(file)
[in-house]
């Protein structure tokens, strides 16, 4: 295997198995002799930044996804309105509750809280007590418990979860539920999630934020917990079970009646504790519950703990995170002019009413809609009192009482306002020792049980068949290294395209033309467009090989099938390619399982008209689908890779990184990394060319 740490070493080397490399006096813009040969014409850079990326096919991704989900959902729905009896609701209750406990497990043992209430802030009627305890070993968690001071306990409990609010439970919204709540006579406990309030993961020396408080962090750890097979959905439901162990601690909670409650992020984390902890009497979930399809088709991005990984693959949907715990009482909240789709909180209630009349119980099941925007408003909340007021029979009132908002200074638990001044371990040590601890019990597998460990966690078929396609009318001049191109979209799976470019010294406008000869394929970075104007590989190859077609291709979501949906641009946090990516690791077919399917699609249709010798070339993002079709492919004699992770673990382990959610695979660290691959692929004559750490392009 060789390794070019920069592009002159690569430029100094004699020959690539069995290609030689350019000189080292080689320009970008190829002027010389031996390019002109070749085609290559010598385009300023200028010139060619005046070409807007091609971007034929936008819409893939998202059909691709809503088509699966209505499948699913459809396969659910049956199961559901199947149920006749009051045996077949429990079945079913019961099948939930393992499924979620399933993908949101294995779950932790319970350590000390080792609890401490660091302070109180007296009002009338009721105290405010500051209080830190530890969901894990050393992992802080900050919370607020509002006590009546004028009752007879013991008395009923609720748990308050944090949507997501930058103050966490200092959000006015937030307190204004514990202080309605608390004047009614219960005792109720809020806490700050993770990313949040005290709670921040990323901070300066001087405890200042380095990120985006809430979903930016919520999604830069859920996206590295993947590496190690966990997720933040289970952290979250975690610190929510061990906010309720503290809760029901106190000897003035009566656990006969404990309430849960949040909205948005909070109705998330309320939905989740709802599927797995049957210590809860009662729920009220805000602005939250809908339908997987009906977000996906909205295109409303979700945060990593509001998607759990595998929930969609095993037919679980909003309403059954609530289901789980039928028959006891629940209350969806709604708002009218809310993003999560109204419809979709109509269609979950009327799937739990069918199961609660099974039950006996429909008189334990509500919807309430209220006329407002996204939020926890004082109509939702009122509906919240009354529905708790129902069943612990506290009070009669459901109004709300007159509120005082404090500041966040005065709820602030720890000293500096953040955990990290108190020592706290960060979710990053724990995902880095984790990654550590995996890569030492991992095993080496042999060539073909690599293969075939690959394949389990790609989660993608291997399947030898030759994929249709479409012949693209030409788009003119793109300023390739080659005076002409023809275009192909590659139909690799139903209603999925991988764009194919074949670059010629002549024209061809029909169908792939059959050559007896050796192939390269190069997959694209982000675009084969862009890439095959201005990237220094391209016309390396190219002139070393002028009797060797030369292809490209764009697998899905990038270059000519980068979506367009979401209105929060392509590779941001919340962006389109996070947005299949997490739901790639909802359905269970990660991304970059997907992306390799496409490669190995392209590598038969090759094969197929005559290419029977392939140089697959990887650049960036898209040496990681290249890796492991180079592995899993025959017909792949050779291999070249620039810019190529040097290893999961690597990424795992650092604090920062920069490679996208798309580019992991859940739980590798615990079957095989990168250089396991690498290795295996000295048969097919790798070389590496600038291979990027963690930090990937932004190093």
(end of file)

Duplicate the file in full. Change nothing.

[in-house]
């Protein structure tokens, strides 16, 4: 295997198995002799930044996804309105509750809280007590418990979860539920999630934020917990079970009646504790519950703990995170002019009413809609009192009482306002020792049980068949290294395209033309467009090989099938390619399982008209689908890779990184990394060319 740490070493080397490399006096813009040969014409850079990326096919991704989900959902729905009896609701209750406990497990043992209430802030009627305890070993968690001071306990409990609010439970919204709540006579406990309030993961020396408080962090750890097979959905439901162990601690909670409650992020984390902890009497979930399809088709991005990984693959949907715990009482909240789709909180209630009349119980099941925007408003909340007021029979009132908002200074638990001044371990040590601890019990597998460990966690078929396609009318001049191109979209799976470019010294406008000869394929970075104007590989190859077609291709979501949906641009946090990516690791077919399917699609249709010798070339993002079709492919004699992770673990382990959610695979660290691959692929004559750490392009 060789390794070019920069592009002159690569430029100094004699020959690539069995290609030689350019000189080292080689320009970008190829002027010389031996390019002109070749085609290559010598385009300023200028010139060619005046070409807007091609971007034929936008819409893939998202059909691709809503088509699966209505499948699913459809396969659910049956199961559901199947149920006749009051045996077949429990079945079913019961099948939930393992499924979620399933993908949101294995779950932790319970350590000390080792609890401490660091302070109180007296009002009338009721105290405010500051209080830190530890969901894990050393992992802080900050919370607020509002006590009546004028009752007879013991008395009923609720748990308050944090949507997501930058103050966490200092959000006015937030307190204004514990202080309605608390004047009614219960005792109720809020806490700050993770990313949040005290709670921040990323901070300066001087405890200042380095990120985006809430979903930016919520999604830069859920996206590295993947590496190690966990997720933040289970952290979250975690610190929510061990906010309720503290809760029901106190000897003035009566656990006969404990309430849960949040909205948005909070109705998330309320939905989740709802599927797995049957210590809860009662729920009220805000602005939250809908339908997987009906977000996906909205295109409303979700945060990593509001998607759990595998929930969609095993037919679980909003309403059954609530289901789980039928028959006891629940209350969806709604708002009218809310993003999560109204419809979709109509269609979950009327799937739990069918199961609660099974039950006996429909008189334990509500919807309430209220006329407002996204939020926890004082109509939702009122509906919240009354529905708790129902069943612990506290009070009669459901109004709300007159509120005082404090500041966040005065709820602030720890000293500096953040955990990290108190020592706290960060979710990053724990995902880095984790990654550590995996890569030492991992095993080496042999060539073909690599293969075939690959394949389990790609989660993608291997399947030898030759994929249709479409012949693209030409788009003119793109300023390739080659005076002409023809275009192909590659139909690799139903209603999925991988764009194919074949670059010629002549024209061809029909169908792939059959050559007896050796192939390269190069997959694209982000675009084969862009890439095959201005990237220094391209016309390396190219002139070393002028009797060797030369292809490209764009697998899905990038270059000519980068979506367009979401209105929060392509590779941001919340962006389109996070947005299949997490739901790639909802359905269970990660991304970059997907992306390799496409490669190995392209590598038969090759094969197929005559290419029977392939140089697959990887650049960036898209040496990681290249890796492991180079592995899993025959017909792949050779291999070249620039810019190529040097290893999961690597990424795992650092604090920062920069490679996208798309580019992991859940739980590798615990079957095989990168250089396991690498290795295996000295048969097919790798070389590496600038291979990027963690930090990937932004190093």